Restructure world order ‘to include Asia powers’

 Professor Kishore Mahbubani, dean of the Lee Kuan Yew School of Public Policy speaking at The Straits Times Global Outlook Forum on 21 November 2014.
Professor Kishore Mahbubani, dean of the Lee Kuan Yew School of Public Policy speaking at The Straits Times Global Outlook Forum on 21 November 2014.ST PHOTO: NG SOR LUAN

THE emergence of a China-initiated infrastructure development bank and the yuan’s rise as a world currency mark a shift from a post-World War II global order to an Asia-centred one that promises peace and prosperity over the next 10 years, say experts.

During a panel discussion at The Straits Times Global Outlook Forum, Professor Kishore Mahbubani, dean of the Lee Kuan Yew School of Public Policy, said there is a need “to restructure the world order to accommodate the new Asian powers”.

The institutions that emerged from World War II – including the United Nations, the World Bank and the International Monetary Fund (IMF) – “have to change”, he said.

“For example, you need to reform the UN Security Council. You cannot have five permanent members who are permanent members because they won World War II in 1945,” he said.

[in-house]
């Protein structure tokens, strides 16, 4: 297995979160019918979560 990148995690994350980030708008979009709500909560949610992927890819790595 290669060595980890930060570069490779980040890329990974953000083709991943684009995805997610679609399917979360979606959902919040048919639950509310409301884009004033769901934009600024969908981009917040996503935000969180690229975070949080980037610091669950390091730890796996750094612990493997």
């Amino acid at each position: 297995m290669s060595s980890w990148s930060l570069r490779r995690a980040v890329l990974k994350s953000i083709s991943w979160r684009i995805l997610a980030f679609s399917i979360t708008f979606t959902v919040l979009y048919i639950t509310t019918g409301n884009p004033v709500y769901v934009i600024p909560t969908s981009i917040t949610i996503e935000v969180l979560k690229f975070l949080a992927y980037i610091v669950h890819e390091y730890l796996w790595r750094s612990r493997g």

He said it is time for Britain and France to “gracefully” leave the Security Council, to make room for emerging economic powers such as India.

As for the World Bank and the IMF, he found it “absurd” that small states such as Belgiumhave greater voting power than China, the world’s No. 2 economy.

Economists feel initiatives such as the Asian Infrastructure Investment Bank (AIIB) are a way for emerging economies to gain greater influence in the global arena. Prof Mahbubani said Asia “badly needs” such an institution.

Also heralding a new order is the growth in trading hubs for the yuan. There are now 13 such hubs, including Singapore and Sydney, which became one just last week.

The yuan last year surpassed the euro to become the world’s second most used currency in trade finance, ranking behind only the United States dollar.